Coffee, tea culture in Santa Fe and b...

Coffee, tea culture in Santa Fe and beyond

There are 18 comments on the The Santa Fe New Mexican story from Mar 31, 2009, titled Coffee, tea culture in Santa Fe and beyond. In it, The Santa Fe New Mexican reports that:

A few weeks ago, at a competition held in Portland, Ore., the Specialty Coffee Association of America crowned the 2009 United States Barista Champion.

Join the discussion below, or Read more at The Santa Fe New Mexican.

pam

Gulfport, MS

#1 Apr 1, 2009
America runs on Dunkin Donuts!

End of comment.
j d stafford

Albuquerque, NM

#2 Apr 1, 2009
Very well-written and conceived, I'd say.
chatterbox87501

Los Alamos, NM

#3 Apr 1, 2009
My friend brought some Kona coffee beans back from the Islands, I'm not going back to the Starbucks I've been drinking.
Rudy Sandoval

Santa Fe, NM

#4 Apr 1, 2009
There's a reason Starbucks rhymes with "sucks."
Judge Roy Bean

Bloomington, IN

#5 Apr 1, 2009
Juan Valdez has been my "baristo" for 30+ years.
schip666

Albuquerque, NM

#6 Apr 1, 2009
If anyone knows where one can get a real espresso in the greater NM area, please reveal your secret...I'm of the belief that no sugar should be required, after the initial shock at least. Ohori's on Paso in S.Fe almost passed the test but pales in comparison to even the Rome Airport.

Coffee: black as hell, strong as death, sweet as love
Judge Roy Bean

Bloomington, IN

#7 Apr 1, 2009
If you can't float a horseshoe in it, don't bother drinking it...

PC Chavez

“Hee-hee-hee, snort!”

Since: Sep 08

Laguna Beach/Santa Fe

#8 Apr 1, 2009
What happened to The French Pastry shop’s expresso. They were one of the first to serve it in Santa Fe. Back then, it would have passed the horseshoe test. Are there new owners? Did they go down hill? Did they dummy-it-down for Americans?
Juliette

San Jose, CA

#9 Apr 1, 2009
Until restaurants and cafes in this country start paying their workers a TRUE living wage (more like $17 an hour) the public is going to have to tip. In countries where workers are paid adequately tipping is 10% or less, and is truly a tip - not a wage subsidy.
why so wacked on wages

Tijeras, NM

#10 Apr 1, 2009
Baristas generally take home $15/hr with tips. Don't know how that compares now with the 'living wage' law.
I don't subsidize baristas in SF unless I get a genuinely decent cup of coffee. So I don't tip before I get my java unless it is a place I know and trust.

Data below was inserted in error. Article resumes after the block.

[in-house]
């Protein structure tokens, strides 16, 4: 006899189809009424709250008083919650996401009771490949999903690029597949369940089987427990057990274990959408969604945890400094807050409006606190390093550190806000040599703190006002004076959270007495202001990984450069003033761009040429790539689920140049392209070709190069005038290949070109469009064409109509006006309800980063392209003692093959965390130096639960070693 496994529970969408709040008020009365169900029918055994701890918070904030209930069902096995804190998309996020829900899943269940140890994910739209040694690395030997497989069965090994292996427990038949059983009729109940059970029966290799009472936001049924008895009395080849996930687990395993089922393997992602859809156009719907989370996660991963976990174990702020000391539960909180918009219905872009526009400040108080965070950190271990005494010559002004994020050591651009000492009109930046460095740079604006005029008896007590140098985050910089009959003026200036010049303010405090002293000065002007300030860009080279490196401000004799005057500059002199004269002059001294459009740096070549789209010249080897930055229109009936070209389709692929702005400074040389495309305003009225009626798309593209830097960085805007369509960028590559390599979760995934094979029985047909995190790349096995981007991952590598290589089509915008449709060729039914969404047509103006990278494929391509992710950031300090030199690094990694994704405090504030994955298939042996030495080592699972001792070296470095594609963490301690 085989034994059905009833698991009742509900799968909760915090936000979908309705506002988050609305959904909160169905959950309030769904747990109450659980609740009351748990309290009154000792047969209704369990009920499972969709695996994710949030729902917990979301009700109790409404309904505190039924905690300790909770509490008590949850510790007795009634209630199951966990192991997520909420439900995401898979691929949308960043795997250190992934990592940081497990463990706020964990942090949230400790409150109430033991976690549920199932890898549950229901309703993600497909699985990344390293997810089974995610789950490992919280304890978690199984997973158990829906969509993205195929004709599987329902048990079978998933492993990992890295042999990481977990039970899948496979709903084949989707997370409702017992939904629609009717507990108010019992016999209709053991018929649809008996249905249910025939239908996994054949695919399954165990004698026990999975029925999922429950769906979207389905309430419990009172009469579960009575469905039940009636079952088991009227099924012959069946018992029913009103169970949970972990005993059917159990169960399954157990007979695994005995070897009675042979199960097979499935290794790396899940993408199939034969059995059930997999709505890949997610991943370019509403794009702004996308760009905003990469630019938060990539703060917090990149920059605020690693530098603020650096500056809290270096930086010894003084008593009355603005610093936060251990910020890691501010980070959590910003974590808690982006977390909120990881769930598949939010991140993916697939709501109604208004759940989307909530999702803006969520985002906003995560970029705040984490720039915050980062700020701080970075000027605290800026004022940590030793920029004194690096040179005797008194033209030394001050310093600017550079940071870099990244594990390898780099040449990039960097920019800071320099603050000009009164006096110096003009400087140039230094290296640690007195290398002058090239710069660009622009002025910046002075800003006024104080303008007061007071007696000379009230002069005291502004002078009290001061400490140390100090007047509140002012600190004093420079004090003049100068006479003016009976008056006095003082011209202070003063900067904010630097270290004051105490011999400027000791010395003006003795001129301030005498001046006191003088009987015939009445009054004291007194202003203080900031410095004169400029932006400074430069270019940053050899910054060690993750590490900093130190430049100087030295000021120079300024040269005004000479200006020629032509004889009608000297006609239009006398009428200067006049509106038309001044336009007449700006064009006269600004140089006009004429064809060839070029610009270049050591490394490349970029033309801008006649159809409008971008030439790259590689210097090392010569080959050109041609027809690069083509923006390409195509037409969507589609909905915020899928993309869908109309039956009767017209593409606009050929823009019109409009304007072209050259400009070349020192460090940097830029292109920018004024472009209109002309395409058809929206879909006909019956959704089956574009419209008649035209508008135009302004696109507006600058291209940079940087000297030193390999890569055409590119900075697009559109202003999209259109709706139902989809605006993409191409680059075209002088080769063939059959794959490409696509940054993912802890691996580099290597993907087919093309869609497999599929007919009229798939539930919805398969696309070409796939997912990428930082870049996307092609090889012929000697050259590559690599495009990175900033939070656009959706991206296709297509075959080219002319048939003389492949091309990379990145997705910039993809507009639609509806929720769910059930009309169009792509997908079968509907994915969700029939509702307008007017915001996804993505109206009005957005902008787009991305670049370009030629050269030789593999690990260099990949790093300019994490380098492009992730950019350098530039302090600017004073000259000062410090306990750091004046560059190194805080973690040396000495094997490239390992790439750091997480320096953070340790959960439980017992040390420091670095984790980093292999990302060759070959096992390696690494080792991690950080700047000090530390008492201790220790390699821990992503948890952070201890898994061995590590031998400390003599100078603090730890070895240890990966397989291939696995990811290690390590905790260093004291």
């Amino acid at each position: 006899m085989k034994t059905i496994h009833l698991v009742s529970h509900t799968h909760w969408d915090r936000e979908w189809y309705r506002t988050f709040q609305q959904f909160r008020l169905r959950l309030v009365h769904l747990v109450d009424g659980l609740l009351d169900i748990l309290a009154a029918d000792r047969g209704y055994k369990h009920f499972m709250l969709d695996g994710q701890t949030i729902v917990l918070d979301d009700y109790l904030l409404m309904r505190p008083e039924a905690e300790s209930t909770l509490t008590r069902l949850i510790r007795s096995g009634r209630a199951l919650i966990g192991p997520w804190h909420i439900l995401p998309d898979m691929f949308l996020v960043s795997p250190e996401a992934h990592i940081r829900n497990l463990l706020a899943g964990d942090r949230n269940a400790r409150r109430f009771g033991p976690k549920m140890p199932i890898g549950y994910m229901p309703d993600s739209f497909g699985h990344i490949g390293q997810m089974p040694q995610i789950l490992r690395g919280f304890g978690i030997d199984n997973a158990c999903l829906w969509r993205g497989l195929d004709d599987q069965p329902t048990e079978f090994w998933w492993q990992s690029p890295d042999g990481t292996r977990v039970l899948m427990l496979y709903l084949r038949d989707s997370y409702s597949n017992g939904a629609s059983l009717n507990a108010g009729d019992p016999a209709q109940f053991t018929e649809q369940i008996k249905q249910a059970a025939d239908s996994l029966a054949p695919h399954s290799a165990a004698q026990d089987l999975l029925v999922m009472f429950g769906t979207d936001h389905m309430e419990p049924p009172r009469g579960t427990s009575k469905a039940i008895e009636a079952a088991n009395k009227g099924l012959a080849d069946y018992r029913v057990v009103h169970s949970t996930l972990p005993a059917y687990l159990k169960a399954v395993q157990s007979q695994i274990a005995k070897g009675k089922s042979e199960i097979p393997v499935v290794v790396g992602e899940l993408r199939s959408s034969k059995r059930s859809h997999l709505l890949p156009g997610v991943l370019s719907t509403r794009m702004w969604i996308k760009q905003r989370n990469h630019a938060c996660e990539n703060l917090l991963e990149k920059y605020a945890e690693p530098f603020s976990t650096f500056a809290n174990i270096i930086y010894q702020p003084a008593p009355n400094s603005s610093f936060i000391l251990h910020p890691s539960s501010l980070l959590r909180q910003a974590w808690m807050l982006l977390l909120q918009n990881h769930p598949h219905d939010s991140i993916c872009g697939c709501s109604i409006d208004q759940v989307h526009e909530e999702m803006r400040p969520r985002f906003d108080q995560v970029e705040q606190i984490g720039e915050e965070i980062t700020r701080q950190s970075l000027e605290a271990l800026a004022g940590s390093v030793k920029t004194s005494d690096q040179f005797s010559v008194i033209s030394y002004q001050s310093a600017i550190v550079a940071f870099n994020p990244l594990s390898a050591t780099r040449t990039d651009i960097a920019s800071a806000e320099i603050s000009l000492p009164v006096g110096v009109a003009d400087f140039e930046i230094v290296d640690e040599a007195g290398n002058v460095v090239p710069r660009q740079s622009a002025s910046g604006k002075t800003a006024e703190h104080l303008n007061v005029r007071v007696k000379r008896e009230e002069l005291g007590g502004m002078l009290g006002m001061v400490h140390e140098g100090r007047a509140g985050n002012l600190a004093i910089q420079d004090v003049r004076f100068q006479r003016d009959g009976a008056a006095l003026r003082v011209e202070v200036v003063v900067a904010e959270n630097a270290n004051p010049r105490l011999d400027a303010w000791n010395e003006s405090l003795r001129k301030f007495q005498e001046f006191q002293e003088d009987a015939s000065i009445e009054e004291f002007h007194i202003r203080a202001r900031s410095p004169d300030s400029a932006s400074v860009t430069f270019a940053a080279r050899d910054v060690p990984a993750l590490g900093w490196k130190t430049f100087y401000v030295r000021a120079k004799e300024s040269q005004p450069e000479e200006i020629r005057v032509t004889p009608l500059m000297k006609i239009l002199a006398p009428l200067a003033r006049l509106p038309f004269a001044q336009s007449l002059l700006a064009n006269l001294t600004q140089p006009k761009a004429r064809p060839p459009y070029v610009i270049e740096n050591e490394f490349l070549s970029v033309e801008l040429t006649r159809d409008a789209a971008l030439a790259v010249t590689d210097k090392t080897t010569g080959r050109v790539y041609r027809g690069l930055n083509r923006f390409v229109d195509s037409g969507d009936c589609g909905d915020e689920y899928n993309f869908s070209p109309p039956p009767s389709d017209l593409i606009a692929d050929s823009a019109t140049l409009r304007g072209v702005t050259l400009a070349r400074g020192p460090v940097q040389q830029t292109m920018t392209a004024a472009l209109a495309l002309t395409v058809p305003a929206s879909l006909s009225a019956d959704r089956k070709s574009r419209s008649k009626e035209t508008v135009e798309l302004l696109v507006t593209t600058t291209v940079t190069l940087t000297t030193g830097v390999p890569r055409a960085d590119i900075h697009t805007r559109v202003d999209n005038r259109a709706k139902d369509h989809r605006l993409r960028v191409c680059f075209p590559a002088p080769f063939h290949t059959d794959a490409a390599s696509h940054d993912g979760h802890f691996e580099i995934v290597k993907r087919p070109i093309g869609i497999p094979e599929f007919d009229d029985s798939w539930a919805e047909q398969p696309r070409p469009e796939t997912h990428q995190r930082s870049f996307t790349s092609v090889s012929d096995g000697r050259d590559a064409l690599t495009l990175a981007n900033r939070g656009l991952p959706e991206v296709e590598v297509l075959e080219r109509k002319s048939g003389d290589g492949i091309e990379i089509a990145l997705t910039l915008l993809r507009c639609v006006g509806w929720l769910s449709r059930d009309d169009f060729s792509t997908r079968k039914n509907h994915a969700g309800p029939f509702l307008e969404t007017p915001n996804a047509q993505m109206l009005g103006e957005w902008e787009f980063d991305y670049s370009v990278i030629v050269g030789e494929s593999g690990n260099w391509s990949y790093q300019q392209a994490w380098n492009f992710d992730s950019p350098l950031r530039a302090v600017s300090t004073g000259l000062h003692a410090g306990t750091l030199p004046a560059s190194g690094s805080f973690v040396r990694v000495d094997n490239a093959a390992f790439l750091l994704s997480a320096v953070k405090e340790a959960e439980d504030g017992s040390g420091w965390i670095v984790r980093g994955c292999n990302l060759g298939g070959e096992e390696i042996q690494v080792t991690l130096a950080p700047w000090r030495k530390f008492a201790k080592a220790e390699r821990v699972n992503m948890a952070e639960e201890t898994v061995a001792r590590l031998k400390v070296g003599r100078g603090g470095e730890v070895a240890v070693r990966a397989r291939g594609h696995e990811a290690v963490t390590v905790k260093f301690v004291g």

I would love it if baristas would learn that a cappuccino is not an 'extra foamy latte' with overly hot steamed milk.....No, you silly baristas,
a cappuccino should be lightweight in the cup and if it's too hot to hold you made me a bad drink!
pam

Gulfport, MS

#11 Apr 1, 2009
Oh, the sophistication of it all!!!*sigh*

Think of it this way...it is made from a bean from a tree...dried and roasted...then ground and hot water poured over it. Presto...black "stuff".

Ever wonder who came up with THAT?(Gee, guys, let's pick some beans, dry 'em out, grind 'em up, pour lots of hot water over the powder and DRINK it!")

It really isn't a big deal...quit making a cup of strained water through a grouond bean some sort of sophistication...it's a primitive idea at best and 95% of you couldn't tell the difference between Maxwell House and $100 a pound beans!(Especailly after watering the sludge down with milk, sugar, flavored syrups and whipped cream out of a can!)

Just have a cup of coffee from McDonald's, Dunkin', or a machine! Get over yourselves!
Judge Roy Bean

Bloomington, IN

#12 Apr 2, 2009
There is an old school coffee vending machine at one of the buildings here which, I'll be damned, makes the best coffee. For 50 cents, a paper paper cup drops behind the lift up plastic window, whirr, whirr, and there is your steaming cup of awesomeness. I want to buy this machine if they ever choose to get rid of it.